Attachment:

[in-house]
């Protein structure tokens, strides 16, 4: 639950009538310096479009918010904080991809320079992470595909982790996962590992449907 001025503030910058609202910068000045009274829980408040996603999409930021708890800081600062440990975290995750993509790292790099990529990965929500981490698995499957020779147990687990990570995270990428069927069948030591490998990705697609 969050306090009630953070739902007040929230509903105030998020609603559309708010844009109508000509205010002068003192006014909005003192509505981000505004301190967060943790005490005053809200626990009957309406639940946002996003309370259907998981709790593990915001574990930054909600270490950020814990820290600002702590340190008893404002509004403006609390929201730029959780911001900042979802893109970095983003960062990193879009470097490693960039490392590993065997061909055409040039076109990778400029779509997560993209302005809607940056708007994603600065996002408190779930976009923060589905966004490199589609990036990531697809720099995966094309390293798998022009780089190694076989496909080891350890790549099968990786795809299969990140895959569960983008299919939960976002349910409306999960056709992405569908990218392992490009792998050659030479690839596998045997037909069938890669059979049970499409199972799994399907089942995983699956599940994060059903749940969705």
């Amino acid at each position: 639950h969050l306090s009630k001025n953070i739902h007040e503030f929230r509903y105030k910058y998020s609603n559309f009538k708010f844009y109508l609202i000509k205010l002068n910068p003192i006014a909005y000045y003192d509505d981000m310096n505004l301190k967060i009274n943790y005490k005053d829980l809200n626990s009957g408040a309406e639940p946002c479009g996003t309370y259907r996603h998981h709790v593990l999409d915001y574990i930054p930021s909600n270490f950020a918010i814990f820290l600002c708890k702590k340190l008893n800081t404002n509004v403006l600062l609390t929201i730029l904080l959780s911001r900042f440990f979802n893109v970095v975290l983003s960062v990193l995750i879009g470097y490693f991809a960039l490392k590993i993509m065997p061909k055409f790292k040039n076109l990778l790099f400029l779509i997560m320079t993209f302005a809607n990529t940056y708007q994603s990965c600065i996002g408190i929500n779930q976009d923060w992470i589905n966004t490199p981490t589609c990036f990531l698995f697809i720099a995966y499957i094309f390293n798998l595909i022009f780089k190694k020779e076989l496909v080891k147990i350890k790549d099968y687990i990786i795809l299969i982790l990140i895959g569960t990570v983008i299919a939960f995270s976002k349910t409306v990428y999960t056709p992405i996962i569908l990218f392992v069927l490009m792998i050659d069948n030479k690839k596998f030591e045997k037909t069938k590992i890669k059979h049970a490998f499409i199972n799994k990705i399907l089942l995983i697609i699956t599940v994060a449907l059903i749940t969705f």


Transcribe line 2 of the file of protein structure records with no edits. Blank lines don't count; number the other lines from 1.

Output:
């Protein structure tokens, strides 16, 4: 639950009538310096479009918010904080991809320079992470595909982790996962590992449907 001025503030910058609202910068000045009274829980408040996603999409930021708890800081600062440990975290995750993509790292790099990529990965929500981490698995499957020779147990687990990570995270990428069927069948030591490998990705697609 969050306090009630953070739902007040929230509903105030998020609603559309708010844009109508000509205010002068003192006014909005003192509505981000505004301190967060943790005490005053809200626990009957309406639940946002996003309370259907998981709790593990915001574990930054909600270490950020814990820290600002702590340190008893404002509004403006609390929201730029959780911001900042979802893109970095983003960062990193879009470097490693960039490392590993065997061909055409040039076109990778400029779509997560993209302005809607940056708007994603600065996002408190779930976009923060589905966004490199589609990036990531697809720099995966094309390293798998022009780089190694076989496909080891350890790549099968990786795809299969990140895959569960983008299919939960976002349910409306999960056709992405569908990218392992490009792998050659030479690839596998045997037909069938890669059979049970499409199972799994399907089942995983699956599940994060059903749940969705």